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Have fear of height and speed. When driving on bridges, anxiety levels go high and heart beats heavily

Jun 2013
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Practicing since : 2005
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I guess , I have a fear of height and speed. whenever I drive my car on bridges and on sharp turns , I feel like I will faint. My anxiety level goes high..My heart starts beating heavily. and I feel I will loose my control over the car.
Posted Wed, 10 Jul 2013 in Anxiety and Stress
Answered by Dr. Sushil Kumar Sompur 1 hour later
Hi there ~

I understand your concerns. I believe you have no major illnesses and are medically fit except for the high cholesterol in your blood that is adequately controlled. I also believe that you will do well with medications and therapy, i.e. counseling for the specific anxiety disorder you have i.e fear of heights which in medical terms is called "acrophobia". Symptoms of specific phobias may include:

- Excessive or irrational fear of a specific object or situation.
- Avoiding the object or situation or enduring it with great distress.
- Physical symptoms of anxiety or a panic attack, such as a pounding heart, nausea or diarrhea, sweating, trembling or shaking, numbness or tingling, problems with breathing (shortness of breath), feeling dizzy or lightheaded, feeling like you are choking.
- Anticipatory anxiety, which involves becoming nervous ahead of time about being in certain situations or coming into contact with the object of your phobia.

The vast majority of people with an anxiety disorders such as "acrophobia" that you have, can be helped with professional care. Success of treatment varies among people. Some may respond to treatment after a few months, while others may need more than a year. This is why treatment must be tailored to the individual. Although treatment is individualized, several standard approaches, particularly cognitive-behavioral therapy, have proved effective. Therapists will use one or a combination of these therapies. Behavioral therapies should be used together with drug therapy or medications. These include:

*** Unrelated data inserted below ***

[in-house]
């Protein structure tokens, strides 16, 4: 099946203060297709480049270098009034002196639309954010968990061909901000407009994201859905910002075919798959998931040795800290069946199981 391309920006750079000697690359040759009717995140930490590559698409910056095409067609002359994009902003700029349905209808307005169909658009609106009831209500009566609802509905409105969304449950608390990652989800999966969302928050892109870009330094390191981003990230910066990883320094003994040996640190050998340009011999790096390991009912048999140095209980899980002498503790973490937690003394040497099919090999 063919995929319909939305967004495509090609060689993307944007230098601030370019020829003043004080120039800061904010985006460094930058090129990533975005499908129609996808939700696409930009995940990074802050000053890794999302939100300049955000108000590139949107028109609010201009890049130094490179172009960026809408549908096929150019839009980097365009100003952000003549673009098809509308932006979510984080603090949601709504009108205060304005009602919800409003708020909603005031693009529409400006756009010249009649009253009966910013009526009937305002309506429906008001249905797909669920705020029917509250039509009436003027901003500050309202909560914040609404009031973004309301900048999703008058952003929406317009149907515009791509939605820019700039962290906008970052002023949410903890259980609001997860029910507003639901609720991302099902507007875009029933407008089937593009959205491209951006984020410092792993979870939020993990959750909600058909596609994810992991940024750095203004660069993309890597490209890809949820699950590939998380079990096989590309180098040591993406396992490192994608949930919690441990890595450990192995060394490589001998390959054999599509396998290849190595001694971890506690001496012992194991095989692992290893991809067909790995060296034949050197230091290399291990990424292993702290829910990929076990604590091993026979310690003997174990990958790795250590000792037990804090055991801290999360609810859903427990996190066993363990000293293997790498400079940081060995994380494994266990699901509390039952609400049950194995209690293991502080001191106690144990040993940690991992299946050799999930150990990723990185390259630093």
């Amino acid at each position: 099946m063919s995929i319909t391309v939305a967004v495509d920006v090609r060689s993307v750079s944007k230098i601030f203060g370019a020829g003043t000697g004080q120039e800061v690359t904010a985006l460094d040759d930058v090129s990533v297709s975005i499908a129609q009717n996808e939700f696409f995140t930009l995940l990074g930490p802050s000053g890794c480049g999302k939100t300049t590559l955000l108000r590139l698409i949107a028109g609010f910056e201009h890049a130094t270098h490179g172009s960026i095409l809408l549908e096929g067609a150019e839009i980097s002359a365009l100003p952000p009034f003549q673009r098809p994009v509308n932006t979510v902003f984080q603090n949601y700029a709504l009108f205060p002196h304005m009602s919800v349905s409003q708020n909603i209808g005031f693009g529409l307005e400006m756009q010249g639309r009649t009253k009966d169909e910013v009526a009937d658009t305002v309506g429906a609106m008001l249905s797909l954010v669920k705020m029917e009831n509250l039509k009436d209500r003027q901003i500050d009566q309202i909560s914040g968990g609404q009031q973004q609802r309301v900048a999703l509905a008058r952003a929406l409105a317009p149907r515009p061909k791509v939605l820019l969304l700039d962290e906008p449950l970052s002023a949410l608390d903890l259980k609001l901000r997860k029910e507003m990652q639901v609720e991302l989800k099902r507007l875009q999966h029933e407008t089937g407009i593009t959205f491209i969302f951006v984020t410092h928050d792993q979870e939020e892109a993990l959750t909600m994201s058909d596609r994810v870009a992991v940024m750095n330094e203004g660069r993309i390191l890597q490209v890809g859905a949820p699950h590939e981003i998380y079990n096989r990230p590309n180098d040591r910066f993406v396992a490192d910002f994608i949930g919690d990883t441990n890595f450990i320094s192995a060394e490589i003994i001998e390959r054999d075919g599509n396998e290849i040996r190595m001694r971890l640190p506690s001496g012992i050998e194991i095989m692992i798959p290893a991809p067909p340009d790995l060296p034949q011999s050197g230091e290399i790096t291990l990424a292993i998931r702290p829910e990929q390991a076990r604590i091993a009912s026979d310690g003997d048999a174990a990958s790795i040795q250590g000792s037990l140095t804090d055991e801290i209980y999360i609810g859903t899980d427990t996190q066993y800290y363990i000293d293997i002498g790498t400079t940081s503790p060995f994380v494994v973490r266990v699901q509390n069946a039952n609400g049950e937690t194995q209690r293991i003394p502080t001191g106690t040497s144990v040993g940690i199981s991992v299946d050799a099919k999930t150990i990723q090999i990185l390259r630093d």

- Cognitive-behavioral therapy, including learning to recognize and replace panic-causing thoughts
- Exposure
- Pleasant mental imagery
- Relaxation techniques

Cognitive-Behavioral Therapy
In general, cognitive-behavioral therapy (CBT) can work for those with specific phobia. Weekly treatment with homework assignments usually succeeds in 12 to16 sessions. First the therapist helps the patient understand incorrect assumptions and then gradually exposes him or her to the phobia source.

What a therapist usually does in the first couple of sessions is help people identify mistaken beliefs. People with phobias catastrophize; they immediately jump to the worst-case scenario, and they overestimate the probability that it will happen. Therapists help them realize they are making those mistakes, and they talk about realistic risks. People are unlikely to be hit by lightening, for example, and their house will probably not catch fire, for example.

Secondly comes exposure, or confronting the feared situation, such as going with a therapist and getting gradually higher and higher up in a graduated manner with increasingly higher altitudes to get over the fear of heights. I hope you consult a qualified psychiatrist to get help with medications short term i.e. for about 2-4 months during which time you can start working with a therapist who can help with the CBT part of overcoming anxiety. I hope this helps.

Take care and have a lovely day!

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